From Proto-Oncogene To Oncogene

A proto-oncogene is a normal gene that can become an oncogene due to mutations or increased expression. Proto-oncogenes code for proteins that help to regulate cell growth and differentiation. Proto-oncogenes are often involved in signal transduction and execution of mitogenic signals, usually through their protein products. Upon activation, a proto-oncogene (or its product) becomes a tumor-inducing agent, an oncogene. Examples of proto-oncogenes include RAS, WNT, MYC, ERK and TRK.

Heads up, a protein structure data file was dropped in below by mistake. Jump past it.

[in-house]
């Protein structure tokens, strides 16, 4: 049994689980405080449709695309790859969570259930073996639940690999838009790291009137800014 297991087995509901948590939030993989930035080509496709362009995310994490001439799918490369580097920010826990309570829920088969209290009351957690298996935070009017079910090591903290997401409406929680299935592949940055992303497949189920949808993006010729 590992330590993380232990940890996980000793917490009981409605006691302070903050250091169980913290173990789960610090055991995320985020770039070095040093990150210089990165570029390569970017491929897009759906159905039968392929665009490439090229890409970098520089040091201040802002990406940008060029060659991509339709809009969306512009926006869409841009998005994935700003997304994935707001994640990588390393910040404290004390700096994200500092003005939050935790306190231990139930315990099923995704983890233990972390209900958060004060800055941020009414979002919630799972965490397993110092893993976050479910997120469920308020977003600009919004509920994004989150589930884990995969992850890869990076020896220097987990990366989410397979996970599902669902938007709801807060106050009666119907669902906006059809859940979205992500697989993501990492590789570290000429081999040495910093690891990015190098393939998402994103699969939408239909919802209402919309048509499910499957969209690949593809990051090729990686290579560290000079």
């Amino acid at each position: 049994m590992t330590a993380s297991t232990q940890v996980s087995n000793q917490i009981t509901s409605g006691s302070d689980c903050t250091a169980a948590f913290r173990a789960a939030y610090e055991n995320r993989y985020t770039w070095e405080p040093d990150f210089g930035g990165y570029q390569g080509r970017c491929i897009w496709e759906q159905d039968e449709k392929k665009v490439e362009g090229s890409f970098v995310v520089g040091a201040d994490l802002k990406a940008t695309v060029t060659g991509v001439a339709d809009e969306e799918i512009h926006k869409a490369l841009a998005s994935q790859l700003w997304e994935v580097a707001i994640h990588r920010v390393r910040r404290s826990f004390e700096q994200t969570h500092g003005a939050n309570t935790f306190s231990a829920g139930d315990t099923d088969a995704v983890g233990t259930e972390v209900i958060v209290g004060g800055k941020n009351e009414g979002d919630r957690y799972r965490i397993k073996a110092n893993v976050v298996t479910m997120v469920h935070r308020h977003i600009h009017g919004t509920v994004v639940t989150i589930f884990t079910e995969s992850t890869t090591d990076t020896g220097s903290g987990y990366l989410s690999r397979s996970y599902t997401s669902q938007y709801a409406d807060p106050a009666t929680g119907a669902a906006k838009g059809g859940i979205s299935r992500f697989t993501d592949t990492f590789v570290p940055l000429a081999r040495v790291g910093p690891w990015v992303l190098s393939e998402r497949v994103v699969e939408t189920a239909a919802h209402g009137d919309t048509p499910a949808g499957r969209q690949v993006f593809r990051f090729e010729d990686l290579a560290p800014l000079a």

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Conversion of proto-oncogenes
There are two mechanisms by which proto-oncogenes can be converted to cellular oncogenes:
Quantitative: Tumor formation is induced by an increase in the absolute number of proto-oncogene products or by its production in inappropriate cell types.

Qualitative: Conversion from proto-oncogene to transforming gene (c-onc) with changes in the nucleotide sequence which responsible for the acquisition of the new properties.

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